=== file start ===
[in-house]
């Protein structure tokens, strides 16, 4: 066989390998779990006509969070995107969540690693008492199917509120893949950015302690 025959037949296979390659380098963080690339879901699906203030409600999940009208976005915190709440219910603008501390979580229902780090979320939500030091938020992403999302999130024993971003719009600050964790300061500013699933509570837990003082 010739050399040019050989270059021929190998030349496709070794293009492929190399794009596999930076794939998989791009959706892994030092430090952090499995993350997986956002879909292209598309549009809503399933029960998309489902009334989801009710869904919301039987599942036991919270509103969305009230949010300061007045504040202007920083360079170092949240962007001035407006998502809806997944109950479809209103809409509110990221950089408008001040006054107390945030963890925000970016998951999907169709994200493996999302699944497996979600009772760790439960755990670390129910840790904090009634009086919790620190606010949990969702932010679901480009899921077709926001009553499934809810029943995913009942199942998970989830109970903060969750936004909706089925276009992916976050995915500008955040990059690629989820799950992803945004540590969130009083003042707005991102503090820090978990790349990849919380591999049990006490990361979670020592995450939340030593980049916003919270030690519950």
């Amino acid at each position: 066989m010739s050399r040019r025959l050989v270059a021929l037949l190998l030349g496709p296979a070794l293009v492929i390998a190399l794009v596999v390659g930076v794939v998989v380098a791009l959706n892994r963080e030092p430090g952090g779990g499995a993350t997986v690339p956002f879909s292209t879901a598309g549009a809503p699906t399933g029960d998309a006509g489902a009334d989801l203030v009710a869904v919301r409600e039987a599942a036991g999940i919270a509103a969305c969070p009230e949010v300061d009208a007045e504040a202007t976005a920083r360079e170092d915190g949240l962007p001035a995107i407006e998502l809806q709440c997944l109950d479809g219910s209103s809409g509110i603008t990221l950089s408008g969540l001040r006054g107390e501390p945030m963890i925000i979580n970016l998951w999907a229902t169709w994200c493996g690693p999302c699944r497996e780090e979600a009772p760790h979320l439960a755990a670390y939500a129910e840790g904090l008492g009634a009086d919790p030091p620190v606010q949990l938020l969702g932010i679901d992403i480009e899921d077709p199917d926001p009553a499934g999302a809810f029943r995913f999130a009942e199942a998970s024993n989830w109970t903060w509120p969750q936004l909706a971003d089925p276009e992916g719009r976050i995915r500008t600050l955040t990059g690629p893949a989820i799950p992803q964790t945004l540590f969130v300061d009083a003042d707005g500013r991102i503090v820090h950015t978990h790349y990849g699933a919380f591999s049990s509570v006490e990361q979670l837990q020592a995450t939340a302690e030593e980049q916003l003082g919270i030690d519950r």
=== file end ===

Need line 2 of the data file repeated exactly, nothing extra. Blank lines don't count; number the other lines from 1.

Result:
């Protein structure tokens, strides 16, 4: 066989390998779990006509969070995107969540690693008492199917509120893949950015302690 025959037949296979390659380098963080690339879901699906203030409600999940009208976005915190709440219910603008501390979580229902780090979320939500030091938020992403999302999130024993971003719009600050964790300061500013699933509570837990003082 010739050399040019050989270059021929190998030349496709070794293009492929190399794009596999930076794939998989791009959706892994030092430090952090499995993350997986956002879909292209598309549009809503399933029960998309489902009334989801009710869904919301039987599942036991919270509103969305009230949010300061007045504040202007920083360079170092949240962007001035407006998502809806997944109950479809209103809409509110990221950089408008001040006054107390945030963890925000970016998951999907169709994200493996999302699944497996979600009772760790439960755990670390129910840790904090009634009086919790620190606010949990969702932010679901480009899921077709926001009553499934809810029943995913009942199942998970989830109970903060969750936004909706089925276009992916976050995915500008955040990059690629989820799950992803945004540590969130009083003042707005991102503090820090978990790349990849919380591999049990006490990361979670020592995450939340030593980049916003919270030690519950």